Once you've developed your photography skills and are comfortable using your camera and know all the settings inside out, the next step is to build your portfolio. Your portfolio should showcase your best work and demonstrate your ability to capture beautiful, high-quality wedding images. To build your portfolio, you can start by taking photos of your friends and family members. Offer to take their engagement or anniversary photos, and use these opportunities to experiment with different lighting, poses, and backgrounds. You can also attend weddings as a guest and take photos to add to your portfolio. Try and get to as many weddings as a guest as you can. I know this may sound tricky and a little cheeky! but there are thousands of people getting married every day and quite a lot are small weddings and couples who don't have a wedding photography budget. Ask at the registry office and they may help you out by mentioning it to a few couples. Even two or three weddings in your first year is a huge step forward and is a key start to becoming a wedding photographer.
Another way to build your portfolio is to do a styled shoot. A styled shoot is a photoshoot where you work with other wedding vendors, like florists and event planners, to create a specific theme or look. This can be a great way to showcase your creativity and demonstrate your ability to capture beautiful, cohesive images. It also allows you more time than in the high pressure environment of a wedding day to experiement and learn how to pose and interact with a couple.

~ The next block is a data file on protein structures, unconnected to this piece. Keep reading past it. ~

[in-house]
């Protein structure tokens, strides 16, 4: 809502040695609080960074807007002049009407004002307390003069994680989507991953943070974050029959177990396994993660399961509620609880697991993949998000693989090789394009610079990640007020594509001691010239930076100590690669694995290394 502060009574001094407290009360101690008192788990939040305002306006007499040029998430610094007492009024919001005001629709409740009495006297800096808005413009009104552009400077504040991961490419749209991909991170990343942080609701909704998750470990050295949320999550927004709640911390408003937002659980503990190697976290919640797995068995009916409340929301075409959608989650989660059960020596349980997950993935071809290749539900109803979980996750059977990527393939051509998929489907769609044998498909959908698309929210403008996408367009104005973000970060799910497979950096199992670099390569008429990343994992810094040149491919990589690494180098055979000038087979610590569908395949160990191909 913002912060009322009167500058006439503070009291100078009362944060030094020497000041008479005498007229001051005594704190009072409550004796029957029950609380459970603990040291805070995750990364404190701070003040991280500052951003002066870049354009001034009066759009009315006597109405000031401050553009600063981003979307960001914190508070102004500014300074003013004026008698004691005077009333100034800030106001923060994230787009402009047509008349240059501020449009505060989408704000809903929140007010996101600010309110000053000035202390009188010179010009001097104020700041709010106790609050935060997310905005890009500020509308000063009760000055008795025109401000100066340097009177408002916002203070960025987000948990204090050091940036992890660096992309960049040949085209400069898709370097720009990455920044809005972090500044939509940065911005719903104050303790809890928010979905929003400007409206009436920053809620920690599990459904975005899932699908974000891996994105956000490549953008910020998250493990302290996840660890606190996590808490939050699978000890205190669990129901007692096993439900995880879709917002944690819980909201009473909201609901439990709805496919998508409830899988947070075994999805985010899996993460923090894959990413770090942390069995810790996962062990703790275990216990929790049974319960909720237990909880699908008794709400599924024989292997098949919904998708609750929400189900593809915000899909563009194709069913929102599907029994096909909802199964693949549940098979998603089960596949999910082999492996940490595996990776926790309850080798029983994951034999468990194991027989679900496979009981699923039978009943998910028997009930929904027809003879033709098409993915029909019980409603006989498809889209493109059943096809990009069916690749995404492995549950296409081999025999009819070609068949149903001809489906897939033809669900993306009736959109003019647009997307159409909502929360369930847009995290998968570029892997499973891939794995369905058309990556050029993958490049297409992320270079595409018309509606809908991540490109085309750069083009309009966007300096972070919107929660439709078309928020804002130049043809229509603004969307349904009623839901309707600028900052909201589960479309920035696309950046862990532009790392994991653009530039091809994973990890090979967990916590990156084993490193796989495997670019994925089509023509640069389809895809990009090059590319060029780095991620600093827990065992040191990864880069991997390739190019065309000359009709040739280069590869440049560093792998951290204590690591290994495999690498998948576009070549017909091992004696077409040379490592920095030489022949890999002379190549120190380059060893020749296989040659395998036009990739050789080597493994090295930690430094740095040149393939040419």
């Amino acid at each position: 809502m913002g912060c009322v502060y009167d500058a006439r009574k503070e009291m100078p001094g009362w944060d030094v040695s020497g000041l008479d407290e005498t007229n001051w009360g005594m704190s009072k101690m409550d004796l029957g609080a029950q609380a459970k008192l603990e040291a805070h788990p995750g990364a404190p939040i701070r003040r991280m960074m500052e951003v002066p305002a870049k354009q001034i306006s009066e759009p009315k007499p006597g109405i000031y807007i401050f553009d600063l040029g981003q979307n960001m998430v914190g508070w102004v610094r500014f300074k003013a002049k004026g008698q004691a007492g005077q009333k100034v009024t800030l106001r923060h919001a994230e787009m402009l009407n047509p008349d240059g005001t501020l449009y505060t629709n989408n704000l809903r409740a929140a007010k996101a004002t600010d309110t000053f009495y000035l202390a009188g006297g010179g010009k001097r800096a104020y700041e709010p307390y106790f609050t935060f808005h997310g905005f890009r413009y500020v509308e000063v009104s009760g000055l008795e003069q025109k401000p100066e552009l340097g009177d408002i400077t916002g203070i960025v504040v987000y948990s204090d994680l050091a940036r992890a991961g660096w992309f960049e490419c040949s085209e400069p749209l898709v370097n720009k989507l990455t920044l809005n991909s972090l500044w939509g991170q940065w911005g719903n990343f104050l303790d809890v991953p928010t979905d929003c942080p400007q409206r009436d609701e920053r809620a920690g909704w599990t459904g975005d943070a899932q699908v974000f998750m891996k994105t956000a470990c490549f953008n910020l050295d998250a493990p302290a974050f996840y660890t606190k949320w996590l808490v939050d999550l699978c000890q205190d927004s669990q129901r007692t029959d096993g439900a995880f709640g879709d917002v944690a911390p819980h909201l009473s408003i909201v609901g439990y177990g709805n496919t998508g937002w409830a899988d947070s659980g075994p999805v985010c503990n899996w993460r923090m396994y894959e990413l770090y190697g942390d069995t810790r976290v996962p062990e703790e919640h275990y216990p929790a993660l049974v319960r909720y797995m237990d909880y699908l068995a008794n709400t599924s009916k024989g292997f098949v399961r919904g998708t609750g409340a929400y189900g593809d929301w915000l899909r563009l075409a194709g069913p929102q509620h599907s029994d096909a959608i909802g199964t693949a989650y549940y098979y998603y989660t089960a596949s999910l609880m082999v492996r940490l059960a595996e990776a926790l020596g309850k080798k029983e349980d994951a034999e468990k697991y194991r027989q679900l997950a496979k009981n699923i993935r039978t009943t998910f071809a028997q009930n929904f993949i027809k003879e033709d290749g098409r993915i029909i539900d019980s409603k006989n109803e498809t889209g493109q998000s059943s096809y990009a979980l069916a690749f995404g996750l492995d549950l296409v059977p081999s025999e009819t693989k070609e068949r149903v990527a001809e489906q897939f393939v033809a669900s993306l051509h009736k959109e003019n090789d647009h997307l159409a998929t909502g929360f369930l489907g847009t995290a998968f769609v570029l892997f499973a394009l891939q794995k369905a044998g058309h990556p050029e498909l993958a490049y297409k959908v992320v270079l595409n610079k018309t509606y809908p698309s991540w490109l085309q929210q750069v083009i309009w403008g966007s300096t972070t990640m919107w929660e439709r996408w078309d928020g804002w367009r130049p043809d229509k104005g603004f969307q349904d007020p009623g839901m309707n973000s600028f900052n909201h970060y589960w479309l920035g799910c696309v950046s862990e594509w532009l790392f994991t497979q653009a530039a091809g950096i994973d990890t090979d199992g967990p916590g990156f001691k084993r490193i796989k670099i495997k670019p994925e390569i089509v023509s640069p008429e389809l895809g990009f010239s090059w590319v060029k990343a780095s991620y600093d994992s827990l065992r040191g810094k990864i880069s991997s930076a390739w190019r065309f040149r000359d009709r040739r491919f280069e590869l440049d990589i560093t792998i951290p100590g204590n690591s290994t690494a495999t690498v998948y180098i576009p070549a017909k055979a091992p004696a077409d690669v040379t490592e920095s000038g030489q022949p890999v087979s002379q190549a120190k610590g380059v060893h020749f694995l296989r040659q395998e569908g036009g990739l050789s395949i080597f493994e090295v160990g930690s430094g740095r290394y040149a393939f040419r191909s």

An engagement shoot is a great way to learn and is similar to a styled shoot. Here's a destination engagement shoot that I was booked for in Paris.
Assisting a professional wedding photographer can also be a great way to gain experience and learn the ins and outs of the wedding photography business. Look for photographers in your area who specialise in wedding photography and reach out to them to see if they're in need of an assistant. Quite often they will help you understand what to do in situations that sometimes youtube cannot help with.
Even from day one its important to lay out a path and write down in the form of a plan a way forward. A business plan is vital to any business regardless of age. Wedding photography is no different. This will help your path and brainstorm ideas on how to get more weddings in the first year or two. However great and fun it is doing styled shoots or engagement shoots there's nothing quite like working on an actual wedding day to give you that vital experience. Your first two years should be trying to attend as many weddings as you can either as a guest or second shooting or assisting another wedding photographer.
Networking with other wedding vendors can be a great way to build your wedding photography business and find new clients. Attend bridal shows and wedding fairs, join local wedding industry groups, and connect with other wedding vendors on social media. By building relationships with other wedding vendors, you can create a referral network where you refer clients to each other. For example, if you meet a wedding planner who is looking for a photographer for an upcoming wedding, you can help each other out.
The image above made the best of 2017 international wedding images with Fraser and Jo in Verona, Italy.